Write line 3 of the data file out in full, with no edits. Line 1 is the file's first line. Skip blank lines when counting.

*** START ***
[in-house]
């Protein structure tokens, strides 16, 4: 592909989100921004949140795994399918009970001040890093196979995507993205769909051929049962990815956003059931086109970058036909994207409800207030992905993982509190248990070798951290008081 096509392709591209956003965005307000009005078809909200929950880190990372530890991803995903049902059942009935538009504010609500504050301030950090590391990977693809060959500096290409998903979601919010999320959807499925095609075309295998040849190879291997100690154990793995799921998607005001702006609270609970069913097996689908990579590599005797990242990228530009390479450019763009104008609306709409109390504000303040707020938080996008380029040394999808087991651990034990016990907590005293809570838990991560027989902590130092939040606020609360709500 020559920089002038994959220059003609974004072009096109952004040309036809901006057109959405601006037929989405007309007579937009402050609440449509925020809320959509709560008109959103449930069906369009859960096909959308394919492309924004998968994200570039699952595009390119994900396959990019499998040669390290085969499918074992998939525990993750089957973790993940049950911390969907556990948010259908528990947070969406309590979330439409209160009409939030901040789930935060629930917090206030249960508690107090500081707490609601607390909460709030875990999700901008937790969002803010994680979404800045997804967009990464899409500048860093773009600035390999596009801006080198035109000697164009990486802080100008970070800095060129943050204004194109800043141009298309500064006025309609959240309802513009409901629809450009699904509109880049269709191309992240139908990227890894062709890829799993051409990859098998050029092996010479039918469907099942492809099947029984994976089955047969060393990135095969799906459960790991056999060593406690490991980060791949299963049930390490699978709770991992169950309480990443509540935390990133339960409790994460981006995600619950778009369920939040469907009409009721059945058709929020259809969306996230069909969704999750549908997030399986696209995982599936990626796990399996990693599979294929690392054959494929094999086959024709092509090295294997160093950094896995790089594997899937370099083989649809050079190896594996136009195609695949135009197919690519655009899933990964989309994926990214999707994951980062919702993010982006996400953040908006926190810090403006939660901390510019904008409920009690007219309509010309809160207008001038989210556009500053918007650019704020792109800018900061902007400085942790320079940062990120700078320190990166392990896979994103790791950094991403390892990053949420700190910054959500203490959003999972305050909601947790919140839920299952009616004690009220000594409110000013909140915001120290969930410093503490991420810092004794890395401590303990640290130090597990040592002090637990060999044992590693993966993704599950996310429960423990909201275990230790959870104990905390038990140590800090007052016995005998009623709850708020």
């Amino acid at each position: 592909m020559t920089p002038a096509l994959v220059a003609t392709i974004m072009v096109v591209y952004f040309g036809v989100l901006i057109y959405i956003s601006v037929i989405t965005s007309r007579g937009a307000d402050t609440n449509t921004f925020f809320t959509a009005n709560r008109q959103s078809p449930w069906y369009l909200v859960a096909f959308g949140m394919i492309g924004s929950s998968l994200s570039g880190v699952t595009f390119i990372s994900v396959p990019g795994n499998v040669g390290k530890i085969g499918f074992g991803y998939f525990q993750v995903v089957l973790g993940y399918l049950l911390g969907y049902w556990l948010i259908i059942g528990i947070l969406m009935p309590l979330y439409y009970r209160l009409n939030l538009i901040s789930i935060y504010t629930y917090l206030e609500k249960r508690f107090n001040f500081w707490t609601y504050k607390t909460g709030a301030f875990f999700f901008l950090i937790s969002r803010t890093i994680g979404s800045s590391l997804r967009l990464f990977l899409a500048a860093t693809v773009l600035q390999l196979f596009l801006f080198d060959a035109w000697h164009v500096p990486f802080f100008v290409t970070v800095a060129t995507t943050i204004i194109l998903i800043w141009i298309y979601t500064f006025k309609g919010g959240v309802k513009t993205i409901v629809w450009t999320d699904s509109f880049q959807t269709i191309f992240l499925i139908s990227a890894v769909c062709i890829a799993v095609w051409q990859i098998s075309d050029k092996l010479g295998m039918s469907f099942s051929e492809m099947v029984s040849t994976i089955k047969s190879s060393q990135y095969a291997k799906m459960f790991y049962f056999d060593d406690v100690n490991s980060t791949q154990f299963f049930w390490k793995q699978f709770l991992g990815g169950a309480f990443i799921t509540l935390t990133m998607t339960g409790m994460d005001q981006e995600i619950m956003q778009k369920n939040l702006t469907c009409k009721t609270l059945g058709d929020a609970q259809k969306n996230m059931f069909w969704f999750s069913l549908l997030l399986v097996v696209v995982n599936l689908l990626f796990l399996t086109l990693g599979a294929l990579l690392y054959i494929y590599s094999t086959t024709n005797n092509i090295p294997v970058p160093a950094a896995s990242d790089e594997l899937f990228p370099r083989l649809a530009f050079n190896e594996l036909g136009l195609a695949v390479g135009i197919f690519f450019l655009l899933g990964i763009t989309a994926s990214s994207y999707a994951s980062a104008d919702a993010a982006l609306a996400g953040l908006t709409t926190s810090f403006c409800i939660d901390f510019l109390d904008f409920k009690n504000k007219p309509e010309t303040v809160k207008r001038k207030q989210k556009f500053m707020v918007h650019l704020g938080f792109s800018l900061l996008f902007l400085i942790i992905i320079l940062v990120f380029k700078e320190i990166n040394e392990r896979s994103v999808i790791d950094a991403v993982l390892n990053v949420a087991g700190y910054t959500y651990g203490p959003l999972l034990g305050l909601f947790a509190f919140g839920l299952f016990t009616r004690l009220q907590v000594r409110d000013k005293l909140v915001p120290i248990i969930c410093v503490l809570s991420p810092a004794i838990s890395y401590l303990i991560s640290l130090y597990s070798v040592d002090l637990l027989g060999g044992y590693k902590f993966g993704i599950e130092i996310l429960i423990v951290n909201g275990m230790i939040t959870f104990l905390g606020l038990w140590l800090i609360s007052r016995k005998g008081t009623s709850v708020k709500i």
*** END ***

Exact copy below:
């Amino acid at each position: 592909m020559t920089p002038a096509l994959v220059a003609t392709i974004m072009v096109v591209y952004f040309g036809v989100l901006i057109y959405i956003s601006v037929i989405t965005s007309r007579g937009a307000d402050t609440n449509t921004f925020f809320t959509a009005n709560r008109q959103s078809p449930w069906y369009l909200v859960a096909f959308g949140m394919i492309g924004s929950s998968l994200s570039g880190v699952t595009f390119i990372s994900v396959p990019g795994n499998v040669g390290k530890i085969g499918f074992g991803y998939f525990q993750v995903v089957l973790g993940y399918l049950l911390g969907y049902w556990l948010i259908i059942g528990i947070l969406m009935p309590l979330y439409y009970r209160l009409n939030l538009i901040s789930i935060y504010t629930y917090l206030e609500k249960r508690f107090n001040f500081w707490t609601y504050k607390t909460g709030a301030f875990f999700f901008l950090i937790s969002r803010t890093i994680g979404s800045s590391l997804r967009l990464f990977l899409a500048a860093t693809v773009l600035q390999l196979f596009l801006f080198d060959a035109w000697h164009v500096p990486f802080f100008v290409t970070v800095a060129t995507t943050i204004i194109l998903i800043w141009i298309y979601t500064f006025k309609g919010g959240v309802k513009t993205i409901v629809w450009t999320d699904s509109f880049q959807t269709i191309f992240l499925i139908s990227a890894v769909c062709i890829a799993v095609w051409q990859i098998s075309d050029k092996l010479g295998m039918s469907f099942s051929e492809m099947v029984s040849t994976i089955k047969s190879s060393q990135y095969a291997k799906m459960f790991y049962f056999d060593d406690v100690n490991s980060t791949q154990f299963f049930w390490k793995q699978f709770l991992g990815g169950a309480f990443i799921t509540l935390t990133m998607t339960g409790m994460d005001q981006e995600i619950m956003q778009k369920n939040l702006t469907c009409k009721t609270l059945g058709d929020a609970q259809k969306n996230m059931f069909w969704f999750s069913l549908l997030l399986v097996v696209v995982n599936l689908l990626f796990l399996t086109l990693g599979a294929l990579l690392y054959i494929y590599s094999t086959t024709n005797n092509i090295p294997v970058p160093a950094a896995s990242d790089e594997l899937f990228p370099r083989l649809a530009f050079n190896e594996l036909g136009l195609a695949v390479g135009i197919f690519f450019l655009l899933g990964i763009t989309a994926s990214s994207y999707a994951s980062a104008d919702a993010a982006l609306a996400g953040l908006t709409t926190s810090f403006c409800i939660d901390f510019l109390d904008f409920k009690n504000k007219p309509e010309t303040v809160k207008r001038k207030q989210k556009f500053m707020v918007h650019l704020g938080f792109s800018l900061l996008f902007l400085i942790i992905i320079l940062v990120f380029k700078e320190i990166n040394e392990r896979s994103v999808i790791d950094a991403v993982l390892n990053v949420a087991g700190y910054t959500y651990g203490p959003l999972l034990g305050l909601f947790a509190f919140g839920l299952f016990t009616r004690l009220q907590v000594r409110d000013k005293l909140v915001p120290i248990i969930c410093v503490l809570s991420p810092a004794i838990s890395y401590l303990i991560s640290l130090y597990s070798v040592d002090l637990l027989g060999g044992y590693k902590f993966g993704i599950e130092i996310l429960i423990v951290n909201g275990m230790i939040t959870f104990l905390g606020l038990w140590l800090i609360s007052r016995k005998g008081t009623s709850v708020k709500i």